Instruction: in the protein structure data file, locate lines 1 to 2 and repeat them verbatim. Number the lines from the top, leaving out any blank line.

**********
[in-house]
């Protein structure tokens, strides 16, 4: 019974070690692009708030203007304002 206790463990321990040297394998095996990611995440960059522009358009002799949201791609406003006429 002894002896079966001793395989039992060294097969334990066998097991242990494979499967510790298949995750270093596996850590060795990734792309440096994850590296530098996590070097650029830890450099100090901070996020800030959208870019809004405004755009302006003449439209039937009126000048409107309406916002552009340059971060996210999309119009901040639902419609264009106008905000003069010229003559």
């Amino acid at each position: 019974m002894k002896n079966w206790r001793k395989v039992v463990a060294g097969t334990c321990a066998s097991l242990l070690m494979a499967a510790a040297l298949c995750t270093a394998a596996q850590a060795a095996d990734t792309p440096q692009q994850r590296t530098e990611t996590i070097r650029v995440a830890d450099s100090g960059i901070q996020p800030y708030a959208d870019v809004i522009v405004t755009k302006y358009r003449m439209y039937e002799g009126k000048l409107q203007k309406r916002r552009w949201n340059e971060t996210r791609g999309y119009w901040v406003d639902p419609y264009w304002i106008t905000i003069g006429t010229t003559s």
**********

[in-house]
């Protein structure tokens, strides 16, 4: 019974070690692009708030203007304002 206790463990321990040297394998095996990611995440960059522009358009002799949201791609406003006429 002894002896079966001793395989039992060294097969334990066998097991242990494979499967510790298949995750270093596996850590060795990734792309440096994850590296530098996590070097650029830890450099100090901070996020800030959208870019809004405004755009302006003449439209039937009126000048409107309406916002552009340059971060996210999309119009901040639902419609264009106008905000003069010229003559």